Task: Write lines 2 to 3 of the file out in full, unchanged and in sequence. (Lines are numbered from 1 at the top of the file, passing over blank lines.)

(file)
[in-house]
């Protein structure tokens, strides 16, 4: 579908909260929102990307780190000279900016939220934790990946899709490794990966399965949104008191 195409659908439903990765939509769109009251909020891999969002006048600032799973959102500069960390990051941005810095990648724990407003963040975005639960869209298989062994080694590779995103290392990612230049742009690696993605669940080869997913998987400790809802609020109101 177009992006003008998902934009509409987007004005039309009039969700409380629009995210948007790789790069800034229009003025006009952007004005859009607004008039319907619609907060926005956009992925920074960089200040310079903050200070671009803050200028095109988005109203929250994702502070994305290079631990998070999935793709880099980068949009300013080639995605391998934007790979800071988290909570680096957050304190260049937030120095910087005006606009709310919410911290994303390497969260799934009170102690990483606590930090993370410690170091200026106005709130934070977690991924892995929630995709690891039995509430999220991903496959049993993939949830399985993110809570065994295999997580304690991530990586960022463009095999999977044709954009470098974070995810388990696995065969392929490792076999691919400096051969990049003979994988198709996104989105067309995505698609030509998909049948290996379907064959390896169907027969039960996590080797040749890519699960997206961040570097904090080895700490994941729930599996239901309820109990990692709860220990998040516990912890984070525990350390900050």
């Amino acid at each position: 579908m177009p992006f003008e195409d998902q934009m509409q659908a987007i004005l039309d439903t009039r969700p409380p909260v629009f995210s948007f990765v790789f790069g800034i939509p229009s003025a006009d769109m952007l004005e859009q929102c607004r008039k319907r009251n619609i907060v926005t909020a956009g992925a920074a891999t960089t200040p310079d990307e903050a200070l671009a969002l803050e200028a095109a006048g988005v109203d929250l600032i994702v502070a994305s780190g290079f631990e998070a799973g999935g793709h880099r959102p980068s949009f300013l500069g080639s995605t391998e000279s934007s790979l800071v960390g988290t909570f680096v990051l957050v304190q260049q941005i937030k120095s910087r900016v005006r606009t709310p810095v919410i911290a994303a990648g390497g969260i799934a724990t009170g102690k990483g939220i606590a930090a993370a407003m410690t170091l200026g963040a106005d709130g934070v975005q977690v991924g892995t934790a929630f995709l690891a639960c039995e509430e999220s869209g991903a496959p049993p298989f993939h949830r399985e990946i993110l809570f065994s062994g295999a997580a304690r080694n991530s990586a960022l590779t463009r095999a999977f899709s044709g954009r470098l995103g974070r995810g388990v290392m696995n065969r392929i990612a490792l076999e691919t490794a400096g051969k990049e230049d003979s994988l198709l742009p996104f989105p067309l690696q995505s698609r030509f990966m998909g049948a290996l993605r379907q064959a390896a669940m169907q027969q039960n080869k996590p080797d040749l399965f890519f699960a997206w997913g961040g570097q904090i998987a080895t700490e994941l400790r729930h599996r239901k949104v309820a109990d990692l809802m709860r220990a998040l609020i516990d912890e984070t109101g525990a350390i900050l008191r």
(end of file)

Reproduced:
């Protein structure tokens, strides 16, 4: 579908909260929102990307780190000279900016939220934790990946899709490794990966399965949104008191 195409659908439903990765939509769109009251909020891999969002006048600032799973959102500069960390990051941005810095990648724990407003963040975005639960869209298989062994080694590779995103290392990612230049742009690696993605669940080869997913998987400790809802609020109101 177009992006003008998902934009509409987007004005039309009039969700409380629009995210948007790789790069800034229009003025006009952007004005859009607004008039319907619609907060926005956009992925920074960089200040310079903050200070671009803050200028095109988005109203929250994702502070994305290079631990998070999935793709880099980068949009300013080639995605391998934007790979800071988290909570680096957050304190260049937030120095910087005006606009709310919410911290994303390497969260799934009170102690990483606590930090993370410690170091200026106005709130934070977690991924892995929630995709690891039995509430999220991903496959049993993939949830399985993110809570065994295999997580304690991530990586960022463009095999999977044709954009470098974070995810388990696995065969392929490792076999691919400096051969990049003979994988198709996104989105067309995505698609030509998909049948290996379907064959390896169907027969039960996590080797040749890519699960997206961040570097904090080895700490994941729930599996239901309820109990990692709860220990998040516990912890984070525990350390900050």
């Amino acid at each position: 579908m177009p992006f003008e195409d998902q934009m509409q659908a987007i004005l039309d439903t009039r969700p409380p909260v629009f995210s948007f990765v790789f790069g800034i939509p229009s003025a006009d769109m952007l004005e859009q929102c607004r008039k319907r009251n619609i907060v926005t909020a956009g992925a920074a891999t960089t200040p310079d990307e903050a200070l671009a969002l803050e200028a095109a006048g988005v109203d929250l600032i994702v502070a994305s780190g290079f631990e998070a799973g999935g793709h880099r959102p980068s949009f300013l500069g080639s995605t391998e000279s934007s790979l800071v960390g988290t909570f680096v990051l957050v304190q260049q941005i937030k120095s910087r900016v005006r606009t709310p810095v919410i911290a994303a990648g390497g969260i799934a724990t009170g102690k990483g939220i606590a930090a993370a407003m410690t170091l200026g963040a106005d709130g934070v975005q977690v991924g892995t934790a929630f995709l690891a639960c039995e509430e999220s869209g991903a496959p049993p298989f993939h949830r399985e990946i993110l809570f065994s062994g295999a997580a304690r080694n991530s990586a960022l590779t463009r095999a999977f899709s044709g954009r470098l995103g974070r995810g388990v290392m696995n065969r392929i990612a490792l076999e691919t490794a400096g051969k990049e230049d003979s994988l198709l742009p996104f989105p067309l690696q995505s698609r030509f990966m998909g049948a290996l993605r379907q064959a390896a669940m169907q027969q039960n080869k996590p080797d040749l399965f890519f699960a997206w997913g961040g570097q904090i998987a080895t700490e994941l400790r729930h599996r239901k949104v309820a109990d990692l809802m709860r220990a998040l609020i516990d912890e984070t109101g525990a350390i900050l008191r």